While it is apparent that a number of methods exist, it is desirable to develop further and more efficient methods of producing libraries of mutant nucleic acids and particularly for combinatorial mutagenesis. For example, significant advantages accrue from the ability to develop customized mutant nucleic acid libraries which have designed specific biases towards certain mutations. In addition, it is desirable to introduce contiguous and discontiguous mutations in a simple straightforward manner, as opposed to many current processes for discontiguous combinatorial mutation which are particularly cumbersome.
In the present invention, the inventors herein have determined a method for the combinatorial mutagenesis of nucleic acids which allows for optimization of the mutational scheme based on knowledge of the function and/or structure of the protein, while still developing a significant number of mutants with the potential for dramatically improved performance.
According to the present invention, a method of producing a library of mutant nucleic acid molecules is provided comprising the steps of: (a) obtaining a template nucleic acid; (b) preparing an oligonucleotide primer pair corresponding to the ends of said said template nucleic acid; (c) preparing two mutagenic oligonucleotide primers corresponding to a first and a second desired mutation within said template nucleic acid; (d) mixing the oligonucleotide primers prepared in said steps (b) and (c); (e) combining said mixture in said step (d) with the template nucleic acid under conditions to facilitate the polymerase chain reaction, wherein said mutagenic oligonucleotides are present in a concentration that is less than saturation concentration.
In a preferred embodiment, the template nucleic acid is a single nucleic acid. In another preferred embodiment of the invention, the mixture of oligonucleotide primers further includes non-mutagenic oligonucleotide primers corresponding to either or both of said first and second oligonucleotides. In a further preferred embodiment of the invention, the primers are added in a pre-defined ratio.
In a another embodiment of the invention, the invention comprises a method of producing a library of mutant nucleic acid molecules comprising the steps of obtaining a template nucleic acid; preparing an oligonucleotide primer corresponding to a first desired mutation within said template nucleic acid; preparing an oligonucleotide primer corresponding to a second desired mutation within said template nucleic acid; mixing the oligonucleotide primers prepared in the previous two steps; combining said mixture in said step (d) with the template nucleic acid under conditions to allow hybridization of said oligonucleotides with said template nucleic acid, wherein said oligonucleotides are present in a concentration that is less than saturation level; extending said primers to produce a library of mutant template nucleic acids using the polymerase chain; transforming said mutant template nucleic acid from said library into a competent host cell; expressing protein corresponding to said mutant nucleic acid in said host cell; and screening said expressed proteins for desired characteristics.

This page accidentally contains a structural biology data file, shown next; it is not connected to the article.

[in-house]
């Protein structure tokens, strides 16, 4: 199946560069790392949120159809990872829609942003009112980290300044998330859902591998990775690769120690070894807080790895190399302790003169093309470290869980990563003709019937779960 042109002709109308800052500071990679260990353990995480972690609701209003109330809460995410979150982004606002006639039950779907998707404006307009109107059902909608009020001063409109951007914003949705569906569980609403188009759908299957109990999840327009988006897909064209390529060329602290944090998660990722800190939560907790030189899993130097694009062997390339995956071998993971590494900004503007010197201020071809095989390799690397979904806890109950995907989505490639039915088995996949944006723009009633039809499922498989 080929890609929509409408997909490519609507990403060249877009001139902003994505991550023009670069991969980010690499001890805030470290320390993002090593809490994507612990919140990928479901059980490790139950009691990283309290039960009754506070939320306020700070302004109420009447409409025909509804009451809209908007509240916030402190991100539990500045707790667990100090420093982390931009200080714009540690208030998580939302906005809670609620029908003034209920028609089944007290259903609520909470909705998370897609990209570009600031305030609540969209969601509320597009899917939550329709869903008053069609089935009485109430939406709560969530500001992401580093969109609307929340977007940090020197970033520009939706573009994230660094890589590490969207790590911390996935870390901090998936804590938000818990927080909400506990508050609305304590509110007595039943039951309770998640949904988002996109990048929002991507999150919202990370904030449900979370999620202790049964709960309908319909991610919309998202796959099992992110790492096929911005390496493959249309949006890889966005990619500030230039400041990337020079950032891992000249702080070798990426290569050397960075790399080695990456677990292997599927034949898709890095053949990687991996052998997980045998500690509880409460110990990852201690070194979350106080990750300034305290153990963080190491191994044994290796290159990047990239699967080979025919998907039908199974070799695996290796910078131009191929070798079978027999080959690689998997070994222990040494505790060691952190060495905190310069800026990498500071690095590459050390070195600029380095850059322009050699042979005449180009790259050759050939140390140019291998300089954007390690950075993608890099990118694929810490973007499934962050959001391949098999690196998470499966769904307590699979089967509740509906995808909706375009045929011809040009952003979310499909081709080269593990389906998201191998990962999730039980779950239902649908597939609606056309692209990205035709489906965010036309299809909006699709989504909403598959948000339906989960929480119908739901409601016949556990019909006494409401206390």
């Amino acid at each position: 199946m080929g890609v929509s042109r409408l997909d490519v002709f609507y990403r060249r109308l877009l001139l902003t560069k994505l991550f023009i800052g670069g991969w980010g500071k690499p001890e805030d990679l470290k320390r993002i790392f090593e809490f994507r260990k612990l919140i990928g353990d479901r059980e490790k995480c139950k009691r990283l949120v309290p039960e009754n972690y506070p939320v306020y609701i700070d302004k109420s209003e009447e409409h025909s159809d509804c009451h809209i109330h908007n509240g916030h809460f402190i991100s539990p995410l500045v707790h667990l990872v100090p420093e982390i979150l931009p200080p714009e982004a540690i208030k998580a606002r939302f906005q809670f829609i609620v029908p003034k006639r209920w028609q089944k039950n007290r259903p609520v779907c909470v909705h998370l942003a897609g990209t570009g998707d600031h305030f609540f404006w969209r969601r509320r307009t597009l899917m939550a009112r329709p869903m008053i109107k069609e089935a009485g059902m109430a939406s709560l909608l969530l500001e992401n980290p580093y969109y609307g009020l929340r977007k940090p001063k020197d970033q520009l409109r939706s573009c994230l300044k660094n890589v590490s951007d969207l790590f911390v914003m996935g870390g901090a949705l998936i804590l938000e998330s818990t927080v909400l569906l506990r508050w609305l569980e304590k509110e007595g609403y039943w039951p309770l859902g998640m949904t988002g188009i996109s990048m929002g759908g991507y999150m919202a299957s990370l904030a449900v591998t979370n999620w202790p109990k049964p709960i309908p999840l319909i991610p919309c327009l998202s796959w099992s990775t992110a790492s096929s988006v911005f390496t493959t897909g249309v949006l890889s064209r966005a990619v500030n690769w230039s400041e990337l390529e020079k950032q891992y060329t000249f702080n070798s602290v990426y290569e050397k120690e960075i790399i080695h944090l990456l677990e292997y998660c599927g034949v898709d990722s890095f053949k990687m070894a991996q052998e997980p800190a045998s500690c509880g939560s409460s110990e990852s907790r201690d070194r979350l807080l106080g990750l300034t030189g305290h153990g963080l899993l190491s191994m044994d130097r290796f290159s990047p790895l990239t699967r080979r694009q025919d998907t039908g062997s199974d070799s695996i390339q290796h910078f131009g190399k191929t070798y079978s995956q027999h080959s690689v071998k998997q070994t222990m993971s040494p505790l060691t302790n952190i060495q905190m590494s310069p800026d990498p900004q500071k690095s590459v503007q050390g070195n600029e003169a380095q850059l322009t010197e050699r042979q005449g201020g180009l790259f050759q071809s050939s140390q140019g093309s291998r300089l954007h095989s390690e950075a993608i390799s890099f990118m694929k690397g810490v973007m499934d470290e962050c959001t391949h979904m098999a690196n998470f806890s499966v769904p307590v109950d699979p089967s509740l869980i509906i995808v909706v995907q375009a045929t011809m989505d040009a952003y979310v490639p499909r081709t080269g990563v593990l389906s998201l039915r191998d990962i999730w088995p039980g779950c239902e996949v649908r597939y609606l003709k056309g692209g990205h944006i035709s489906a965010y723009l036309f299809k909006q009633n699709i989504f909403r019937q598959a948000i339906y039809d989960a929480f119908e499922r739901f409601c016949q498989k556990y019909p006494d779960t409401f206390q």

FIG. 1 illustrates a typical PCR reaction using multiple primers.
FIG. 2 illustrates a PCR reaction using the same primers as in FIG. 2 but assuming no recombination (no megapriming). If all reactions would occur with identical rate then one would expect to obtain a mixture of three products all containing primer sequences at their ends. In reality the rate of formation of these three products will depend on many parameters. Usually, the formation of short products will be favored over the formation of full length sequences and one or both of the shorter products would be expected to dominate the product mixture.
The present invention relates to methods for introducing limited but focused diversity into a nucleic acid sequence. The methods provided for herein provide for several significant levels of control that can allow the experimenter to optimize the obtained mutant library based on the specific needs for the specific experiment. For example, control over which positions of the sequence will be mutated and also which nucleotides will be varied in each of the mutagenized positions and the specific ratio of these nucleotides allows for significant and important levels of variation in a given nucleic acid library. In addition, it is possible to control the average number of mutations per clone in the resulting library.
Thus, according to the present invention, a method of producing a library of mutant nucleic acid molecules is provided comprising the steps of: (a) obtaining a template nucleic acid; (b) preparing an oligonucleotide primer pair corresponding to the ends of said said template nucleic acid; (c) preparing two mutagenic oligonucleotide primers corresponding to a first and a second desired mutation within said template nucleic acid; (d) mixing the oligonucleotide primers prepared in said steps (b) and (c); (e) combining said mixture in said step (d) with the template nucleic acid under conditions to facilitate the polymerase chain reaction, wherein said mutagenic oligonucleotides are present in a concentration that is less than saturation concentration. In a preferred embodiment, the template nucleic acid is a single nucleic acid. In another preferred embodiment of the invention, the mixture of oligonucleotide primers further includes non-mutagenic oligonucleotide primers corresponding to either or both of said first and second oligonucleotides. In a further preferred embodiment of the invention, the primers are added in a pre-defined ratio.